2 Even code that always uses fully qualified names is not completely immune from ambiguities and unintended (or malicious) changes in the meaning of names stemming from changes in the library environment since distinct types can have the same fully qualified name. For example, the type name "a.b.C" could refer to:

  • class C in package a.b:

    package a.b;
    public class C {}

  • class C nested inside class b where class b is a member of package a:

    package a;
    public class b {
        public static class C{}

  • class C nested inside class b which is in turn nested inside class a where class a is a member of an unnamed package (unnamed packages are not Immortal):

    public class a {
        public static class b {
    	public static class C{}

These three classes cannot all be compiled together ("package a.b clashes with class of same name"); however, they can be compiled separately to the same output location and so can all appear on a classpath when another file is compiled. If all three are on the classpath together, when other code is compiled the qualified name "a.b.C" resolves to the doubly-nested class C in an unnamed package.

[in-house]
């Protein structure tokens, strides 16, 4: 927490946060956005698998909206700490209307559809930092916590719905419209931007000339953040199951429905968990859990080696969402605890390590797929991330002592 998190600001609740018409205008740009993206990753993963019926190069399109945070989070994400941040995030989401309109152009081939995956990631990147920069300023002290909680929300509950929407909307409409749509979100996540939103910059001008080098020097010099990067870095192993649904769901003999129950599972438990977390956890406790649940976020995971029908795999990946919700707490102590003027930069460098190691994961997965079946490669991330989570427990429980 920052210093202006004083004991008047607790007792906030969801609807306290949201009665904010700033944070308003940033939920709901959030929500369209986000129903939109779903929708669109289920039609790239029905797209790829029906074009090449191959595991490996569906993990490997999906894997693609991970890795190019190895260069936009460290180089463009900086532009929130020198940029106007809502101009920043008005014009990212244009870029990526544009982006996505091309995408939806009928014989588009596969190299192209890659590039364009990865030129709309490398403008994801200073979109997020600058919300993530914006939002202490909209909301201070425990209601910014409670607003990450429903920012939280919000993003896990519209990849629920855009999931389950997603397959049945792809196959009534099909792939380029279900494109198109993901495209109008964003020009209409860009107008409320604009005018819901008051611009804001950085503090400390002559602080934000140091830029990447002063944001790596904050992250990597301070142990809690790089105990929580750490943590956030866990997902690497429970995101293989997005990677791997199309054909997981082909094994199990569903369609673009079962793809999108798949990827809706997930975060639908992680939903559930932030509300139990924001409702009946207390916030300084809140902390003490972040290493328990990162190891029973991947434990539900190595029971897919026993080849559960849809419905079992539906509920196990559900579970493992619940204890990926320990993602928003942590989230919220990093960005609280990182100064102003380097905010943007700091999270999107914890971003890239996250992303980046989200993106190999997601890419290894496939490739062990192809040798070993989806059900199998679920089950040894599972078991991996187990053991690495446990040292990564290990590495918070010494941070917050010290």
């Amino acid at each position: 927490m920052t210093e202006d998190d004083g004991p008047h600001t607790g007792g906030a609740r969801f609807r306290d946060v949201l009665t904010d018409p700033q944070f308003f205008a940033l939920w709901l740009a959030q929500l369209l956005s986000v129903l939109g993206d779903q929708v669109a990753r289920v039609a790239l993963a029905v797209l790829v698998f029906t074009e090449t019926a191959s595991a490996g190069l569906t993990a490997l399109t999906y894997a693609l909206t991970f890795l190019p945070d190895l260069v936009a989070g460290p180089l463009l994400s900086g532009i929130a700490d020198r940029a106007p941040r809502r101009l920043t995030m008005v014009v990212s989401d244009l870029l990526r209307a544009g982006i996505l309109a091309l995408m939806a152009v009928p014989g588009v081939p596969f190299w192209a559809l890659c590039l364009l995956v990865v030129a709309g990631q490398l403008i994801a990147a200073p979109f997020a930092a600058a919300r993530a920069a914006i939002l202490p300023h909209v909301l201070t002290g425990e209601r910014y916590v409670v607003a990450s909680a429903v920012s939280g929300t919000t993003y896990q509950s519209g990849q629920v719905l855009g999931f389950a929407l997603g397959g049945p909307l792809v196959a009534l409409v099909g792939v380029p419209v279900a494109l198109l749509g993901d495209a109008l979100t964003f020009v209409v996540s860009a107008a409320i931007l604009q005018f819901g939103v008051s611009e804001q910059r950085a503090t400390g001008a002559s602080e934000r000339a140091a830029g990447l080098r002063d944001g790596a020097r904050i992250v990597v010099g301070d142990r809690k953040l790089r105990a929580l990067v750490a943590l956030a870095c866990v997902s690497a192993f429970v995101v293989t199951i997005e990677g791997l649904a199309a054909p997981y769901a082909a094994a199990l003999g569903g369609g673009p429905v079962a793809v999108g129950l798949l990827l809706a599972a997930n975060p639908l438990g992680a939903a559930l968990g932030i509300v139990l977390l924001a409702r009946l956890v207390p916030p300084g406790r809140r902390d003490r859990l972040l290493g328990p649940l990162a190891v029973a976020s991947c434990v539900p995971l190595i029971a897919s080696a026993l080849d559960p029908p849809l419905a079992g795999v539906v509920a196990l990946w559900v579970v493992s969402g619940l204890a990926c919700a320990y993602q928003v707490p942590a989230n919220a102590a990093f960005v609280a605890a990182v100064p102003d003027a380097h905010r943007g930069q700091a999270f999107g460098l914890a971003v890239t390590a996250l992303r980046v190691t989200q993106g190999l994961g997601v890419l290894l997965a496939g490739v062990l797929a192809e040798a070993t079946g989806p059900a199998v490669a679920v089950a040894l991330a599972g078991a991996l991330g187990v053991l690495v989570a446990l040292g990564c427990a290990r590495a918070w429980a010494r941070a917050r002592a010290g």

To avoid such name collisions, binary names use "$" instead of "." to separate the name of an enclosing class from a nested class, leading to the distinct binary names "a.b.C", "a.b$C", and "a$b$C", respectively, for the classes in question. Following the recommended naming conventions avoids such name clashes. Therefore, such name clashes should be rare in practice when compiling against libraries following the conventions, as JCP moderated java.\* and javax.\* APIs should do. As an extreme case, do not write this program:

public class java {
    public static class lang {
	public static class String {
	   String(Object o){}

    public static void main(String... args) {
	java.lang.String s = 
	    new java.lang.String("I don't think this means " +
				 "what you think it means.");
	if (!s.getClass().getName().equals("java.lang.String"))

In this perverse example, the nested class java.lang obscures the venerable java.lang package and the local java.lang.String declaration shadows the standard java.lang.String.

Further Reading

  1. Evolving Java-based APIs, by Jim des Rivières.

  2. Different kinds of compatibility by Alex Buckley.